Role of Knowledge Management Program in business

Role of Knowledge Management Program in business

Role of knowledge management and knowledge management program in business

Knowledge Management System (KM System) refers to a (generally IT based) system for managing knowledge in organizations for supporting the creation, capture, storage, and dissemination of information. It can comprise a part (neither necessary nor sufficient) of a Knowledge Management initiative.

The role of knowledge management and knowledge management program in business are as follows:

(1) Significance: Organizations have multiple functional systems. These usually include sales systems, call center systems, financial systems, inventory systems, logistic systems and more. MIS combines information from multiple systems. This helps management staffers better understand their own department’s contributions. In many cases, the combination of data, such as sales figures combined with available inventory, help the manager take the appropriate action in order to meet the customer’s needs.

(2) Function: The primary function of MIS is to help a manager take an action, answer a question or ask the right question. The questions or actions should directly relate to tactical or strategic goals. A sales manager who uses projections from the financial systems to compare with actual sales from the sales system can better gauge whether goals will be met. If the target is not going to be met, then the manager and his group can review their past actions and make necessary changes in order to increase sales and meet goals.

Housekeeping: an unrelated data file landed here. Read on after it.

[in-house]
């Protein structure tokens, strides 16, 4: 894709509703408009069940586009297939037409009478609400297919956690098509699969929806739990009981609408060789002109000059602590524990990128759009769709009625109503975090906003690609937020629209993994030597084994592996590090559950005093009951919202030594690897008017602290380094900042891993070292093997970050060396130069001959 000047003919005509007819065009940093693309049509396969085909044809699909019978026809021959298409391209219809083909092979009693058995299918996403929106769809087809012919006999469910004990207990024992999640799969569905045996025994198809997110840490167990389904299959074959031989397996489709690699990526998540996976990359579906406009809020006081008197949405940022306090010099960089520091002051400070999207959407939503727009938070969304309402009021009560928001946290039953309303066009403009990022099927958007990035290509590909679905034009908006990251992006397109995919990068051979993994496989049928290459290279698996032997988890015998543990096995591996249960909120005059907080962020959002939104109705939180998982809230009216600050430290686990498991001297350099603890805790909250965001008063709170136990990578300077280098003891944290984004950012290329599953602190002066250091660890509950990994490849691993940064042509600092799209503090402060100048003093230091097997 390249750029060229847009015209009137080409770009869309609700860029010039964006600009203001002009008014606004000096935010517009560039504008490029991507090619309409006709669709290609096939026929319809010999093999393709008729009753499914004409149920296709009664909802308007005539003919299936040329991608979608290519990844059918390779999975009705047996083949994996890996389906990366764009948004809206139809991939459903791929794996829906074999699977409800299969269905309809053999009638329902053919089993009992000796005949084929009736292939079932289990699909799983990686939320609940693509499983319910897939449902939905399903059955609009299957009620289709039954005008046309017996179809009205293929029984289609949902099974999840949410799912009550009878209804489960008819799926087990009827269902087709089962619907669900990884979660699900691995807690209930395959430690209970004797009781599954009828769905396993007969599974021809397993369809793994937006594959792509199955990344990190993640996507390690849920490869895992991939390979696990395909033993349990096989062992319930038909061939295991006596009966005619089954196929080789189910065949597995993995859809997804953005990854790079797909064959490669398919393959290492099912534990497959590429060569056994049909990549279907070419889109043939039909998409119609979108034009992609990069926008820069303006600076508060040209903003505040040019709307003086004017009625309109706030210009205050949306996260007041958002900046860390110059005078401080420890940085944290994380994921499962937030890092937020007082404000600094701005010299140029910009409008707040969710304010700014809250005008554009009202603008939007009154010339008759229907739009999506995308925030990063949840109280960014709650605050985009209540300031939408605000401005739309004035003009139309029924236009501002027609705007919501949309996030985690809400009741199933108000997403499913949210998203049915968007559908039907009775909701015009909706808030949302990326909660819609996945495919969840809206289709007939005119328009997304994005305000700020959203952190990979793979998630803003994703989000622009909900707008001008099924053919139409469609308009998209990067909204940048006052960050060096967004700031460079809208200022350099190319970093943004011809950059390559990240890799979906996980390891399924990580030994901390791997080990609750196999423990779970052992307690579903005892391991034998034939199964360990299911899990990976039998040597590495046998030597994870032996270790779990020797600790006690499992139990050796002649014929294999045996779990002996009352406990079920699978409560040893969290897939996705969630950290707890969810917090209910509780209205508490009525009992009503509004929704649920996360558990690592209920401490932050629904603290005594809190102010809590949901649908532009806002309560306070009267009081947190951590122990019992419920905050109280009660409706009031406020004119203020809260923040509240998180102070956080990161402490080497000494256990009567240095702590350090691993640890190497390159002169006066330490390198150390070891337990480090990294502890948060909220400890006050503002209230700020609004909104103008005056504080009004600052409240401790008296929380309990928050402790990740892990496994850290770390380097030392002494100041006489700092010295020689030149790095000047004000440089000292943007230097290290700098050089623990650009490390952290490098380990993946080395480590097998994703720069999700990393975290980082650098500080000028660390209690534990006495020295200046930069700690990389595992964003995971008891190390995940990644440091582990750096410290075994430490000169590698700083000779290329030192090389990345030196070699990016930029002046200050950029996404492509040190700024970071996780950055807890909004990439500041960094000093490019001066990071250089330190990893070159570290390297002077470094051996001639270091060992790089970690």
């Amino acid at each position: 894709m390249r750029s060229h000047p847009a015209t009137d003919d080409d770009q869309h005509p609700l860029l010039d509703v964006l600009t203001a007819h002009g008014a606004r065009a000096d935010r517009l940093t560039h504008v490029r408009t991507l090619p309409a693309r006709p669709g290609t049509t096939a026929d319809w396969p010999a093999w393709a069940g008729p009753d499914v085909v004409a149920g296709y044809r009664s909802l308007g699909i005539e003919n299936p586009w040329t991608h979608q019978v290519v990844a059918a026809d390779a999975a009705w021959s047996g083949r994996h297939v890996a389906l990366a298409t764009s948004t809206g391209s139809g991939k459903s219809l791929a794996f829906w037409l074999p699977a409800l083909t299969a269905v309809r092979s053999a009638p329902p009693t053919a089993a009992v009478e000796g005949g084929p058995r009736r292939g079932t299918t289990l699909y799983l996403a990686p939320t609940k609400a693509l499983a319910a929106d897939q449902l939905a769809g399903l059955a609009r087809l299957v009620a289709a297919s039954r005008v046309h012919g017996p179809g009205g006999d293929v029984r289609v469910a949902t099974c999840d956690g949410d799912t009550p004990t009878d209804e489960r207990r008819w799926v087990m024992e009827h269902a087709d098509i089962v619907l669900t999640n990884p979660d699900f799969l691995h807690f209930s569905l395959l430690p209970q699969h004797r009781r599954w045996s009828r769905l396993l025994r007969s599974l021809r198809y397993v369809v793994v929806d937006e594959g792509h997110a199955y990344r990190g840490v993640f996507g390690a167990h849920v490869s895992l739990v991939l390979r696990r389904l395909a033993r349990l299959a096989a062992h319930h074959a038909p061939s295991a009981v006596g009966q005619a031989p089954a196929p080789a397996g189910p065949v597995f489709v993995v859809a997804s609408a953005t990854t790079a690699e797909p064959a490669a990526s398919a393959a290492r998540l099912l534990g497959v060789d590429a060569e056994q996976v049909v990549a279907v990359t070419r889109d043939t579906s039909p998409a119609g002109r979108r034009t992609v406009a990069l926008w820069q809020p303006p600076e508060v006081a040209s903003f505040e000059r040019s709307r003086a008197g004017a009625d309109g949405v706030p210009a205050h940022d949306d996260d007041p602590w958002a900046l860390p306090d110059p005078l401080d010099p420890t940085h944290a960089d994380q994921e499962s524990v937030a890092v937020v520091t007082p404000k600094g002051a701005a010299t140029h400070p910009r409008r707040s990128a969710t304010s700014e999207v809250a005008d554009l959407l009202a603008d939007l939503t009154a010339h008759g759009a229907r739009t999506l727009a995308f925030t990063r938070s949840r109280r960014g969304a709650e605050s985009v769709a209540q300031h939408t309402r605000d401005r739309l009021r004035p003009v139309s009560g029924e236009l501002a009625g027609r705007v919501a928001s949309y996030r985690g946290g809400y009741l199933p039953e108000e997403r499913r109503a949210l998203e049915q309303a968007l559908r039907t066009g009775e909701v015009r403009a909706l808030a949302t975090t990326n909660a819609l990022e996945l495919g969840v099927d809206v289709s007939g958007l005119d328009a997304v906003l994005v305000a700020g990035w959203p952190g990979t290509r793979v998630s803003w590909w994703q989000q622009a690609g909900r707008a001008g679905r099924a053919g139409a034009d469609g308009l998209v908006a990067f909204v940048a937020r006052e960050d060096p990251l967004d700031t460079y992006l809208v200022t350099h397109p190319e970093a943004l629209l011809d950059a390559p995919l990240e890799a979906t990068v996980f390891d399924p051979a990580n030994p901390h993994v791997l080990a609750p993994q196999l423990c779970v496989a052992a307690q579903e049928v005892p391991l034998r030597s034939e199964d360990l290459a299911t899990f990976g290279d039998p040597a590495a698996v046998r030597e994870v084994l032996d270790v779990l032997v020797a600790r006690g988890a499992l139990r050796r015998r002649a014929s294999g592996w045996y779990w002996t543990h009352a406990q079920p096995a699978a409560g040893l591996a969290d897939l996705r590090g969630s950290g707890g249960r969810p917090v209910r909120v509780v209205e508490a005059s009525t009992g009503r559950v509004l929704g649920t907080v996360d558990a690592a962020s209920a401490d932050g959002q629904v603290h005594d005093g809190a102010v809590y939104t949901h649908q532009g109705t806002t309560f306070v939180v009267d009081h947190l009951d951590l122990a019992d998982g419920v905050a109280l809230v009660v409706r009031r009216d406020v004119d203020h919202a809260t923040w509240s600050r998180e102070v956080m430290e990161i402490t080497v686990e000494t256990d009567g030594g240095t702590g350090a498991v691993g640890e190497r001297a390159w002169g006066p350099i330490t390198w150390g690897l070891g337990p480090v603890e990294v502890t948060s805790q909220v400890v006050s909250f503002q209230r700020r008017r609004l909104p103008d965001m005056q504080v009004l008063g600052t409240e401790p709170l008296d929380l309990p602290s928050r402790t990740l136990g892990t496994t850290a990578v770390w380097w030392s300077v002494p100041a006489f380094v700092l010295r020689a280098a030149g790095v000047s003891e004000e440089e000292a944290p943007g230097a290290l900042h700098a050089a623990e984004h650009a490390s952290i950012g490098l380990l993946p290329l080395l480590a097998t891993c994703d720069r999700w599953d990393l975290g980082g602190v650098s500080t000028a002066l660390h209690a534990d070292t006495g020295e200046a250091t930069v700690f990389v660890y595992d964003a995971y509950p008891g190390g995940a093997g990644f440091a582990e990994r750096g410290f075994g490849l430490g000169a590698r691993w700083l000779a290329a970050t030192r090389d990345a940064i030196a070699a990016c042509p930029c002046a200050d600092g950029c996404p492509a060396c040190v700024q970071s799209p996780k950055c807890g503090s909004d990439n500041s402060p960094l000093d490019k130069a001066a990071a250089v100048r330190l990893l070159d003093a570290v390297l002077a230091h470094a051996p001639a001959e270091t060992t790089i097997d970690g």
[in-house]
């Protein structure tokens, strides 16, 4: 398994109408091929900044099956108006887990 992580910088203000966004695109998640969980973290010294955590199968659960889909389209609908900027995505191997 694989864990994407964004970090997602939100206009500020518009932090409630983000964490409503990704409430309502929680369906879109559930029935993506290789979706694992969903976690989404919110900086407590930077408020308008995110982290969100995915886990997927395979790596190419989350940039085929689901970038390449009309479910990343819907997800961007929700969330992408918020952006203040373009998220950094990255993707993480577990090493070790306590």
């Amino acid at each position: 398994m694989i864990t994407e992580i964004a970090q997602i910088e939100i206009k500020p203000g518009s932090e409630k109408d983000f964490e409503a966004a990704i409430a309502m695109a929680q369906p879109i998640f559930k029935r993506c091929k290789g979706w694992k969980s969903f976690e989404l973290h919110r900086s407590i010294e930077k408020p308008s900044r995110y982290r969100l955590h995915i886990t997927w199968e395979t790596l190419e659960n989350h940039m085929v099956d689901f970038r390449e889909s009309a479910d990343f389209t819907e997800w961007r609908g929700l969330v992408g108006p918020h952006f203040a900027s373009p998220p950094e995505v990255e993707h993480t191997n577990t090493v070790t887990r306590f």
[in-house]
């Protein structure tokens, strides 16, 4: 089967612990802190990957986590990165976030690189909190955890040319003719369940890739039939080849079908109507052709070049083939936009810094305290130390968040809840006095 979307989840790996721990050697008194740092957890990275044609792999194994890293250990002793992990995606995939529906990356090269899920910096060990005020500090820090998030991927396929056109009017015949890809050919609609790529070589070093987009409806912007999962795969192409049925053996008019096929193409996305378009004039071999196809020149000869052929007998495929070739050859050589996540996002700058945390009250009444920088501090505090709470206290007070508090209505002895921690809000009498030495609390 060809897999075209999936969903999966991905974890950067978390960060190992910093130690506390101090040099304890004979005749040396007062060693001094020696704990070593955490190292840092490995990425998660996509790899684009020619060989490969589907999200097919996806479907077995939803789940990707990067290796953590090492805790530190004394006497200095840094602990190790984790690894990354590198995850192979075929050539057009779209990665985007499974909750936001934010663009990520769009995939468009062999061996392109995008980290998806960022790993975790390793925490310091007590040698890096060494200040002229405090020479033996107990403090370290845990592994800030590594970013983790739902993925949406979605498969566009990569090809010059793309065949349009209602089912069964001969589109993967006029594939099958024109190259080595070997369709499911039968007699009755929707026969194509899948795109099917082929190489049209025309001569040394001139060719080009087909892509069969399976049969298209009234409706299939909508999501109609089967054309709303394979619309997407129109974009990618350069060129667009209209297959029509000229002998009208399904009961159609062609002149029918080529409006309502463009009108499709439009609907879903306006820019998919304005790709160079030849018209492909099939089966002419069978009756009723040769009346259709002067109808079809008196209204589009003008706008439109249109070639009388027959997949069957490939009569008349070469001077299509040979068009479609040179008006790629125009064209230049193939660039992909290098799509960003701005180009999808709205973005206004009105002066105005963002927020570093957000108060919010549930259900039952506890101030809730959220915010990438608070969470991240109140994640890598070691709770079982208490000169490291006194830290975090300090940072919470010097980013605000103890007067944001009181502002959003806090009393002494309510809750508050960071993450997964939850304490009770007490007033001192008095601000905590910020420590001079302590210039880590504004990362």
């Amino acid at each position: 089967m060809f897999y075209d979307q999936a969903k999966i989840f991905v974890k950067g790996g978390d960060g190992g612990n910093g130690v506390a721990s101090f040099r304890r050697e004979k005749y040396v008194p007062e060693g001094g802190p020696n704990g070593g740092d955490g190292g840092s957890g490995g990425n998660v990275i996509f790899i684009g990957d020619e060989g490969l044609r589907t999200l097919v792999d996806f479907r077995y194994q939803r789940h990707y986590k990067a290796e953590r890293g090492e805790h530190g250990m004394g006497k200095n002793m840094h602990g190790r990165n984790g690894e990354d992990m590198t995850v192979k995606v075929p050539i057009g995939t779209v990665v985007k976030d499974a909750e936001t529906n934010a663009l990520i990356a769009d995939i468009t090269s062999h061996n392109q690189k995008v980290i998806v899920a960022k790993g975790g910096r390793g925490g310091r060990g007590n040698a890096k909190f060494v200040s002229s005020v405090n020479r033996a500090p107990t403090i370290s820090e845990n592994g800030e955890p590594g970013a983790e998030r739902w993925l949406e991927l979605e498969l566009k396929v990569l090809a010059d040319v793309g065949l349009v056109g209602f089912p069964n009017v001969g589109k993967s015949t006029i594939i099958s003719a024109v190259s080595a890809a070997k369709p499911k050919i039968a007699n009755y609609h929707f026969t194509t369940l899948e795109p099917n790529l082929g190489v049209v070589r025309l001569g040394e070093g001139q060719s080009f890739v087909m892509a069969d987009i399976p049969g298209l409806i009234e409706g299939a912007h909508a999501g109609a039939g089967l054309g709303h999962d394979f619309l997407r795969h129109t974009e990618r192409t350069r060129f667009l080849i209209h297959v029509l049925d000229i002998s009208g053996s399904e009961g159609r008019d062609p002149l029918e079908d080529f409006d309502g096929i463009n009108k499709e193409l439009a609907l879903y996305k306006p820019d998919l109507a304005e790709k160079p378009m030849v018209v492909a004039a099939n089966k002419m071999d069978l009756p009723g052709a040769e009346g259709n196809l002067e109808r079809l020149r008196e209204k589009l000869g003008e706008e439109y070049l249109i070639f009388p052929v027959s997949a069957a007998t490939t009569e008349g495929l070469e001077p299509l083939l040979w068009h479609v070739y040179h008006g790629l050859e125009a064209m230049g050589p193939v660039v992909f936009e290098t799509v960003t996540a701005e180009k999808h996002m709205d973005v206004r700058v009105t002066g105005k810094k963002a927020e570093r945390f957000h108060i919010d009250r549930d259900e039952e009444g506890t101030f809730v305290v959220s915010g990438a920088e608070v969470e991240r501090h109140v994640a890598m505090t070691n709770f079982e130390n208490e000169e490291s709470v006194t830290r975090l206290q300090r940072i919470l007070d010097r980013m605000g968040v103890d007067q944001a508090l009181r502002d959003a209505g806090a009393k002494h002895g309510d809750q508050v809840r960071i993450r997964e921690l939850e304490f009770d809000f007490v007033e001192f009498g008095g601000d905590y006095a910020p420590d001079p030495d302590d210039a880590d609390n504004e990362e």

(3) Types: MIS is not necessarily a specific combination of functional systems, but instead is created based upon the business need. CRM (Customer Relationship Management) systems combine data that relates directly to the customer experience. ERP (Enterprise Resource Systems) combine data used in the entire sales process. Decision Support Systems or Data Warehouse often combine summary data from multiple systems in order to show executives a snapshot view of the entire organization.

(4) Considerations: Prior to starting an MIS project, organizations need to carefully review the transactional systems; the business processes and the needs of management within an organization. As an MIS project grows, so does the cost of implementing a solution, managing the information processes and monitoring daily activities. The result of an MIS project must provide value back to the organization in order to be worth the cost.

(5) Misconceptions: Many managers mistakenly believe that, for MIS to be effective, all data from all systems must be combined. The value of MIS is based upon how much it can help managers manage. If this means bringing just the data needed from several systems and ignoring the rest, for now, the end result still has worth, which is the ultimate goal of MIS.